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Spokane, Washington  Est. May 19, 1883
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Never-ending talk about steroids makes us all losers

Tim Dahlberg Associated Press

You wish there were some good guys in this stinking drama to rally around.

You wish the whole thing would go away because this is a time, after all, when the grass turns green and hope is supposed to spring eternal for all baseball fans.

The good guys, though, are about as elusive as the real ingredients in the “clear” that Barry Bonds mistakenly thought was a nutritional supplement used to lower cholesterol, not build giant muscles.

Now that politicians have their fingers firmly imbedded in this juiced-up pie, get used to the idea that – no matter how much you hate to keep hearing about it – this will be the season of steroids.

You’ll hear about it from now through opening day as politicians, ballplayers, owners and union figures engage in a snake dance that couldn’t be any sleazier if it was conducted in a strip club rather than the halls of Congress.

You’ll hear it every time Jason Giambi comes to the plate and hits a routine fly ball that might have gone out of the ballpark a few years earlier.

The talk will grow as Bonds draws nearer to Babe Ruth and eventually passes baseball’s most revered icon, all the while thumbing his nose at the very fans who pay to cheer him on.

Finally, it will explode as he chases Henry Aaron and baseball’s home run record.

By then, you’ll groan at the very mention of steroids. You’ll turn down the television when the subject comes up, and scan past the stories in the newspaper.

Most of all, though, you’ll wish that performance-enhancing drugs hadn’t defaced the sport you love.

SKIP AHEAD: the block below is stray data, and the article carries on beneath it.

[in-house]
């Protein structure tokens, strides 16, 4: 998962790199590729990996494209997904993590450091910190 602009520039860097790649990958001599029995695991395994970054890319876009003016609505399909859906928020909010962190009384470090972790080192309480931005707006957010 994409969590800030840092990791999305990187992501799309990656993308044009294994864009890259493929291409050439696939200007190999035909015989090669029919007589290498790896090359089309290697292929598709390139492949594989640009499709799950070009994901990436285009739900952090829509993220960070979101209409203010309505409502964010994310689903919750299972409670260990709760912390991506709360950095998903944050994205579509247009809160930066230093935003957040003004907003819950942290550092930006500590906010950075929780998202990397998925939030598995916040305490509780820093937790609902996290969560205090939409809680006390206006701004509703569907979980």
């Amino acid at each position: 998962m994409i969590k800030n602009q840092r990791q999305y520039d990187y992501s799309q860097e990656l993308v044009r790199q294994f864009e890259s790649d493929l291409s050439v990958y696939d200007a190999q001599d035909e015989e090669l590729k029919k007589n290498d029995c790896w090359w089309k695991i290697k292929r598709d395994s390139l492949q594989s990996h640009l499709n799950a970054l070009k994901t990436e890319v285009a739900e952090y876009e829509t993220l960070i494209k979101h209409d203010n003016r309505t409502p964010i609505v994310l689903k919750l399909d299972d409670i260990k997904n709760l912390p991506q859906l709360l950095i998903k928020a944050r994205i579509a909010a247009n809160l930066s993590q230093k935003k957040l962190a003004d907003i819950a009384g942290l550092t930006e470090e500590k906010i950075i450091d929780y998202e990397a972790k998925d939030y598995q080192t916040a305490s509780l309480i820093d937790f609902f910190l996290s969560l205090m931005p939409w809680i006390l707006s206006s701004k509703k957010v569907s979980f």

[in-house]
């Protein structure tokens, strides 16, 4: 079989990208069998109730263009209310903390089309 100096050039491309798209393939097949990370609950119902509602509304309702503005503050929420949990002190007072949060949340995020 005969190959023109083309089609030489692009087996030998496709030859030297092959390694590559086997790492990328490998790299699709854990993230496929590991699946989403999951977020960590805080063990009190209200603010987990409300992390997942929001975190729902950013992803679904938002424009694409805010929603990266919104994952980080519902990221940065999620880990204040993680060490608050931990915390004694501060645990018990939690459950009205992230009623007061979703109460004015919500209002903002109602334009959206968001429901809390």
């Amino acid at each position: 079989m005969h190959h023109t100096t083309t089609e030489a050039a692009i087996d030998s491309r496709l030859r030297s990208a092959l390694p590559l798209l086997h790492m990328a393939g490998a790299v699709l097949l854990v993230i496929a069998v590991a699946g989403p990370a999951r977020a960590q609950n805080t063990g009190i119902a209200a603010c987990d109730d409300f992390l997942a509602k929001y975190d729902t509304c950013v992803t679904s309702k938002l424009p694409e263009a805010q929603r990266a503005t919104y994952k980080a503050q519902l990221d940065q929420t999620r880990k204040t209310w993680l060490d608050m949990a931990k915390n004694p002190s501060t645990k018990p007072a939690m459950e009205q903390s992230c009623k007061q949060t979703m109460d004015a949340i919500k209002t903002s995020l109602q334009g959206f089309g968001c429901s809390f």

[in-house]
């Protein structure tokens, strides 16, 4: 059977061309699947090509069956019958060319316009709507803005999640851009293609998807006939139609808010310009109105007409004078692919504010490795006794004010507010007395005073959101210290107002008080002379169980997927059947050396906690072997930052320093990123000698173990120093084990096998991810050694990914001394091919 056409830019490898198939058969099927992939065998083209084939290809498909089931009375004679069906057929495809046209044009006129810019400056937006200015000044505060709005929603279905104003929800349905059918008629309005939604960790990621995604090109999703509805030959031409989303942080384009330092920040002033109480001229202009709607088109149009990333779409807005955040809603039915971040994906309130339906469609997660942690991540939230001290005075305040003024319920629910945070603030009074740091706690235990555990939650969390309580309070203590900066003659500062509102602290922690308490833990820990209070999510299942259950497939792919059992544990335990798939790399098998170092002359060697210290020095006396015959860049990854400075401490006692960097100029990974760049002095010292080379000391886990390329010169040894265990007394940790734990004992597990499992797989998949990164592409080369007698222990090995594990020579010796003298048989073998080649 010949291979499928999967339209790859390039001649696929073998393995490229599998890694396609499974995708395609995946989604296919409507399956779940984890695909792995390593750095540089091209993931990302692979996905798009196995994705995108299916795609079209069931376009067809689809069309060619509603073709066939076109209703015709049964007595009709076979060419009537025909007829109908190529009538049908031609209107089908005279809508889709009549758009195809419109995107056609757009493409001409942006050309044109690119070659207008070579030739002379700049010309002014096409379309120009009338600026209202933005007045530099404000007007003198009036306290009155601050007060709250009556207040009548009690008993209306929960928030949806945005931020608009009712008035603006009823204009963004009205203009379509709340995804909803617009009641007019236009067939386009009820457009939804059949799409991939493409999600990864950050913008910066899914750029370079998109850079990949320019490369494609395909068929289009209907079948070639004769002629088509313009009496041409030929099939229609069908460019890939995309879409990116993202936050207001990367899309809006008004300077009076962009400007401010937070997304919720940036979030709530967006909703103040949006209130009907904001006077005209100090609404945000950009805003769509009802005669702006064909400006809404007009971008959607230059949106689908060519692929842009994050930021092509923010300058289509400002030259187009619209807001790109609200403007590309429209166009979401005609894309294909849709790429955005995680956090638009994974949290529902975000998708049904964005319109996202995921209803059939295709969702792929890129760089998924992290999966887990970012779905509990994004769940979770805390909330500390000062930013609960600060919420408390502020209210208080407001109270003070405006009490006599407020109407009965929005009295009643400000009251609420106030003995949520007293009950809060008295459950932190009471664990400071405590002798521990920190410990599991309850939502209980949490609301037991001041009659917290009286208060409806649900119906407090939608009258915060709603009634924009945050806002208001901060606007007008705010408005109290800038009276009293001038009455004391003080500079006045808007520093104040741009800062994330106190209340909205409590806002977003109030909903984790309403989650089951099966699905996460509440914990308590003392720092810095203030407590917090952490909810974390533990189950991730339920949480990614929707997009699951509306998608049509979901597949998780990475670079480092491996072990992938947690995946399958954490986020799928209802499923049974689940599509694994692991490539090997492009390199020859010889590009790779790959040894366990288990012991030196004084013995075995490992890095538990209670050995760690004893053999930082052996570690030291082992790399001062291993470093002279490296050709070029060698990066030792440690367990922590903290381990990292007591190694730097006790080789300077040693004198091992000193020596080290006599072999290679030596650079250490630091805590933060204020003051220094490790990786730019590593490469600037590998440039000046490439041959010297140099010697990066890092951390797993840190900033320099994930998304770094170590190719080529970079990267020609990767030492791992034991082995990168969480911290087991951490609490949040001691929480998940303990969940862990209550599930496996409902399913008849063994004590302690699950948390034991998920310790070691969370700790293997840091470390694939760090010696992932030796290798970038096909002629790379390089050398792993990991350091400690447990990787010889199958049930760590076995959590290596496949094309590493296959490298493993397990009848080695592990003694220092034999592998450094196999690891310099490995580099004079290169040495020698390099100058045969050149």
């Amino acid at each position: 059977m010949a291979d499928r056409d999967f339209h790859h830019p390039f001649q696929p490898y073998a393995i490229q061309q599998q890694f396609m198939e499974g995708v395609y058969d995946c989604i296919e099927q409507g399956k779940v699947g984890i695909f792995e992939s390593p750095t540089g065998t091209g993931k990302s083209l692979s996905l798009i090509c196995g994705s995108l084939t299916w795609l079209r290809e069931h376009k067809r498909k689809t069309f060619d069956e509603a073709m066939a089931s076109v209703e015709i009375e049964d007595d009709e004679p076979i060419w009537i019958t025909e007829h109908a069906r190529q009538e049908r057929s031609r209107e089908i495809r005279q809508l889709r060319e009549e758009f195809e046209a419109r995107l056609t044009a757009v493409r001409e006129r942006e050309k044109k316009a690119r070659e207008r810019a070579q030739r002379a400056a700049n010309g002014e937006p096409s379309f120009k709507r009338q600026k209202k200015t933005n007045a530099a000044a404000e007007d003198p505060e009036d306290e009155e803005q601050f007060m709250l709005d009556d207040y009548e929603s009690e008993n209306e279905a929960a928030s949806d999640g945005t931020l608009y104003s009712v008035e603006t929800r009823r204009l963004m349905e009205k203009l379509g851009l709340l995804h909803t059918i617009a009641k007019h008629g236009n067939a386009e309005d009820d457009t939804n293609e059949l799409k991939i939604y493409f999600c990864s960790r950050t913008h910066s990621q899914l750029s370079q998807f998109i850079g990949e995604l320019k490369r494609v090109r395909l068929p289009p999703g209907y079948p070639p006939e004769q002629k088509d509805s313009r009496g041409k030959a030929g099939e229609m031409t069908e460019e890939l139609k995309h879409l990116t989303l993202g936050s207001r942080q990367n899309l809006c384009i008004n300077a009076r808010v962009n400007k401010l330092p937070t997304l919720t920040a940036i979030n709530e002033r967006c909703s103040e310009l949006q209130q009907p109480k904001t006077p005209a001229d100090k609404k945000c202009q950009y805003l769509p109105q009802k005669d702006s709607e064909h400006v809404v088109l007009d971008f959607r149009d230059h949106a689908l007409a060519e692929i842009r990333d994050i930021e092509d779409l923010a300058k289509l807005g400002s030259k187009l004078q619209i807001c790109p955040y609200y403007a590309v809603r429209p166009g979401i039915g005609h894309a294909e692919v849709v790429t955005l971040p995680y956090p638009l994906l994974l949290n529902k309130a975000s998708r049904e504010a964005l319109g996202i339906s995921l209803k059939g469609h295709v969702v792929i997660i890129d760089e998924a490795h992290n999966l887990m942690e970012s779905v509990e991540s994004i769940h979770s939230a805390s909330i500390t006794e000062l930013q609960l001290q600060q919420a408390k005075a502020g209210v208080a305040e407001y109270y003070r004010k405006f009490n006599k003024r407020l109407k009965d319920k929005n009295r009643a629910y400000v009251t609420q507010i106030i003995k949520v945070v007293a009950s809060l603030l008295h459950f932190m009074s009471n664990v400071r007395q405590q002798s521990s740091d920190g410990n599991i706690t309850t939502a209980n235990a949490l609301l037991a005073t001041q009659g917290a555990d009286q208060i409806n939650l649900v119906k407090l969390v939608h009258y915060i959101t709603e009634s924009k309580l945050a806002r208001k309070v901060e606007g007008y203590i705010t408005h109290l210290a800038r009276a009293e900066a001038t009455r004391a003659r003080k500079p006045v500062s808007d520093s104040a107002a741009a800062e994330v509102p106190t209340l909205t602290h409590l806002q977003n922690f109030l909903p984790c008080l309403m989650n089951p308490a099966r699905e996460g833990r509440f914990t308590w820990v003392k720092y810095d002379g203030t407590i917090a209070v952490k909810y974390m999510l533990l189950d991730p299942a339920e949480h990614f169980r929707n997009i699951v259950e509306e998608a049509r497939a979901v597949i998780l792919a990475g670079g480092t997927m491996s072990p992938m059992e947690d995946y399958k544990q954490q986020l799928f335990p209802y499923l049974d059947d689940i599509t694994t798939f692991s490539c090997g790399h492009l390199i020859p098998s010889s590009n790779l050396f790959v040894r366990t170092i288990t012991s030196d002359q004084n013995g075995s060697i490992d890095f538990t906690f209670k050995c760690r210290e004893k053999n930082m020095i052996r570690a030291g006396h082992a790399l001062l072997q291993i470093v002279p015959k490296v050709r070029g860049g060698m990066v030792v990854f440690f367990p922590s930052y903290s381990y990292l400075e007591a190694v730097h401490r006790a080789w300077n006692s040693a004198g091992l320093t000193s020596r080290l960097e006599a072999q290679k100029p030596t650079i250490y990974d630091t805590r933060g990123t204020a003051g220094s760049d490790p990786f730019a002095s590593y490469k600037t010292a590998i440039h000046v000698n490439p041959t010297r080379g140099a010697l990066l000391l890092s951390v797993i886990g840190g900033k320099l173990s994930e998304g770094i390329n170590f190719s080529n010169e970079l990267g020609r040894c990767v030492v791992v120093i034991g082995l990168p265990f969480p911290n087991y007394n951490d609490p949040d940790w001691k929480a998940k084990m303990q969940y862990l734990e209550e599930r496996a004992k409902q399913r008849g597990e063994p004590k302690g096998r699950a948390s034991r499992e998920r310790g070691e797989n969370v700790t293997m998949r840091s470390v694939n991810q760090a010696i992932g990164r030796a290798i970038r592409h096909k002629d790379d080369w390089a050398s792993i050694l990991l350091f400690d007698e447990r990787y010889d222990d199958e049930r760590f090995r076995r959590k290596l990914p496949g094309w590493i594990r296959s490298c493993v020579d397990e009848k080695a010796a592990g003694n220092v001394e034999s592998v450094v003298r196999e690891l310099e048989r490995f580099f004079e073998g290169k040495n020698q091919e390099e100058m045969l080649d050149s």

The sad truth is that they have, no matter how often Bud Selig winds himself up and pretends otherwise. The sad truth is that baseball’s records are as tainted as the drug samples the sport never bothered to take until after Bonds hit 73 home runs in one season.

Baseball owners won’t take any responsibility for the integrity of the game because they’re too busy building new stadiums and counting luxury box revenues sparked by the home run binge of recent years. Neither will baseball players.

So here come the nation’s lawmakers, who got where they are by being able to recognize opportunity when they see it. A House committee invited players, owners and union reps to come to Washington, D.C. on Thursday to testify under oath about baseball’s dirty little secrets.

This week, after figuring out the players wouldn’t come without a little persuasion, they issued subpoenas.

You would think Selig and his flunkies would embrace the invitations and be happy that stars like Giambi, Sammy Sosa, Rafael Palmeiro and former slugging hero Mark McGwire would have a chance to clear their names before the season starts.

Instead, baseball attorney Stanley Brand reacted with the kind of outrage not seen on Capitol Hill since french fries were renamed freedom fries in protest over France’s stand on the war in Iraq.

Brand called the subpoenas “an absolutely excessive and unprecedented misuse of congressional power” and suggested the House Government Reform Committee was interfering with the federal grand jury in California by ordering Giambi to testify.

You might expect baseball’s union to object because unions are supposed to protect players no matter what.

But why is management so averse to seeing the truth come out? What is it that baseball has to fear from players testifying under oath?

“What kind of message does that send?” asked David Marin, a spokesman for committee chairman Rep. Tom Davis.

The kind that you have something to hide, of course. The same kind of message McGwire’s agent sent by asking, “What’s the ultimate purpose of the hearings?”

Meanwhile, the politicians are still opportunists, baseball’s management remains incredibly pigheaded and the players care only about covering their own backs.

As much as you want to find them, there are no good guys here.

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